Thursday was the final day to register to vote for the May 6 election, which includes important Killeen city and school leadership spots.
As of Thursday afternoon, 175 voters registered in Bell County on the last day to register to vote in the county, according to the Bell County elections office.
Early voting for the May election begins April 24 and ends May 2.
The last day to apply for a ballot by mail is April 25. Ballot-by-mail applications must be received by that day.
Contested races include:
Killeen City Council
The Killeen City Council will see four unusually competitive races for its district seats May 6.
The 13 candidates running for the four seats marks the first time in eight years that every district race has been competitive.
Three of the seats are being contested by first-term incumbents: District 1 Councilwoman Shirley Fleming, District 3 Councilman Jim Kilpatrick and District 4 Councilman Brockley Moore.
Current District 2 Councilman Richard “Dick” Young announced in February he would not seek re-election.
Candidates by district
The candidates by district are:
District 1: Fleming, Holly Teel and Kenny Wells
District 2: Debbie Nash-King and Larry Smith
District 3: Kilpatrick, Pasty Bracey, Harold Butchart and Vantonio Fraley (write-in)
District 4: Moore, Stanley Abrahams, Ralph Cossey Jr. and Steve Harris
The candidates were asked about their plans to tackle the rise in violent crime in Killeen, continuing to monitor the city’s fragile financial condition, acting transparently with Killeen residents and bringing high-paying jobs to Killeen. Here’s what they had to say.
The Killeen Independent School District school board election has two seats up for grabs.
Of the seven Killeen school board candidates, five of them will be vying for the Place 5 seat, currently held by school board President Terry Delano. Earlier this year, Delano said he would not be running for re-election. The five newcomers who are trying to get voted into that seat are Lan Carter, Gerald Dreher, Lonnie Farrow, Bob Snyder and Carlyle Walton.
Incumbent board member Marvin Rainwater and challenger Stephania Williams are running for the Place 4 seat.
Candidates have had a chance over the past few months to voice their opinion on some of the issues they will face if elected.
In the coming months, the two elected candidates will need to address a number of relevant issues existing in Killeen ISD, including: overcrowding and growth throughout the district, open campus lunch policies, a possible fifth high school, the special education department improvement plan, improving A-F state ratings for KISD, financial and other issues.
Harker Heights City Council
Three seats are up for the City Council election in Harker Heights, but only one seat has a contested race.
Three Harker Heights residents filed for the Place 3 seat.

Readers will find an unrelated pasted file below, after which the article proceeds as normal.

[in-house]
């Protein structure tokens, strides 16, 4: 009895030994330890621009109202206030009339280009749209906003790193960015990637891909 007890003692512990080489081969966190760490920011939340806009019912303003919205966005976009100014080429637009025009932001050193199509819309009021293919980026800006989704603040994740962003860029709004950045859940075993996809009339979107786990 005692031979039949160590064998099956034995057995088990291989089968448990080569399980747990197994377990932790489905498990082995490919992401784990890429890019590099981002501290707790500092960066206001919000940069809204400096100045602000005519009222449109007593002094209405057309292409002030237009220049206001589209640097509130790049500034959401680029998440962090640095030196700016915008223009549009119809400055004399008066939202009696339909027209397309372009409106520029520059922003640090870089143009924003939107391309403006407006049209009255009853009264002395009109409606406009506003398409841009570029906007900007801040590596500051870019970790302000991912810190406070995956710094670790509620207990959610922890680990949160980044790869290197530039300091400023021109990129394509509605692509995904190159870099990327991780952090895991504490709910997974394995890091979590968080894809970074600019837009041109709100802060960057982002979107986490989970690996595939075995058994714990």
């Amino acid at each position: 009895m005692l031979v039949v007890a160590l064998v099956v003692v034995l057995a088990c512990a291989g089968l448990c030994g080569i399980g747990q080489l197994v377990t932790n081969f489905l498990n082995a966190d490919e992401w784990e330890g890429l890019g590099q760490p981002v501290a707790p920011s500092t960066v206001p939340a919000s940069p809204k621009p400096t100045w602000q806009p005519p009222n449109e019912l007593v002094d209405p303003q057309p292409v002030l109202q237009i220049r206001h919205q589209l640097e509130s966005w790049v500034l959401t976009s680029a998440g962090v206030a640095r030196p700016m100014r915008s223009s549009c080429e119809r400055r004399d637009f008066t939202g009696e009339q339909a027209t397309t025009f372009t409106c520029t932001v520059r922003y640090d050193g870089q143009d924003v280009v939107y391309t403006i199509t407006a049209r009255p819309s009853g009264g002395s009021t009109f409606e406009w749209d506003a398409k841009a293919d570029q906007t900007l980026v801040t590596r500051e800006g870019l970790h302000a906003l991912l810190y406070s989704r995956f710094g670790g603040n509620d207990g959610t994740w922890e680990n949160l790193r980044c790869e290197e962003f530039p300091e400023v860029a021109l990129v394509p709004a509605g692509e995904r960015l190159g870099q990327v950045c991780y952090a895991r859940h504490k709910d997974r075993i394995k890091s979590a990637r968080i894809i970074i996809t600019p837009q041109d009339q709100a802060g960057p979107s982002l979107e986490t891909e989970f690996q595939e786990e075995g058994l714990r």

Laurie Williamson McElhiney, a 30-year Harker Heights resident and a retired retail employee, and Jackeline Soriano Fountain, a Heights resident for 18 years and a military retiree, filed for the seat at the end of the filing period.
McElhiney and Fountain join former Councilman Pat Christ in seeking the seat, which is for an unexpired term that ends in 2019.
Christ, a military retiree and retired homebuilder, previously served 12 years on the City Council.
The Place 3 seat came open when its former occupant, Spencer Smith, filed for the mayor’s post, vacating the council seat.
Smith is unopposed for the seat, as Mayor Rob Robinson did not seek re-election.
Place 4 incumbent John Reider is unopposed for re-election to his council seat.
The Belton Independent School District has several races on the May 6 ballot, including one that will decide on a $149.7 million bond that would fund two new campuses and other improvements for the booming district.
There are two at-large seats up for grabs in May.
Incumbent Jason Carothers, former Belton ISD teacher Janet Leigh, licensed counselor Kerri Pearson and businessman Ty Taggart are vying for the seats. The top two vote-getters will win the at-large seats.
Salado residents will decide if a large area of the village, including the Mill Creek area, can disannex.
Voters will also decide three at-large spots on the Salado board of aldermen. Incumbents David Williams, Michael McDougal and Fred Brown have filed for re-election. Linda Reynolds, Andy Jackson, Christopher Tramel and Judy Fields are also vying for the seats.
Lampasas County will hold a bond election May 6 to give voters the chance to decide whether to construct a new jail for the county.
If the bond passes, the new jail would replace the jail that has been in service for almost 50 years. Voters will decide whether to issue a maximum of $18.75 million in bonds to build the new facility.
Lampasas City Council
There are four seats up for grabs this year in the City Council election: the mayor’s seat, Place 1, Place 2 and Place 6.
Mayor Christian Toups did not file for re-election, but mayor pro tempore and current Place 3 Councilwoman Misti Talbert filed to run for mayor.
No election will be held for the mayor’s job.
Talbert is expected to receive the position unopposed, according to City Secretary Christina Marez.
The council is expected to appoint someone to Talbert’s vacated seat to finish the remainder of her term.
For Place 1, incumbent Chris Harrison is running for re-election and will be challenged by Delana Keele Toups.
For Place 2, incumbent Robert McCauley is running for re-election and has no opponent.
For Place 6, incumbent T.J. Monroe is running for re-election and will be challenged by Kevin Veazey.
The Lampasas Independent School District board has two seats open. One seat is contested.
The Place 6 seat, held by Sam Walker, and the Place 7 seat, held by Ryan Shahan, are up for election this year. Both incumbents have filed.
Robert Goodart will run against Shahan for Place 7.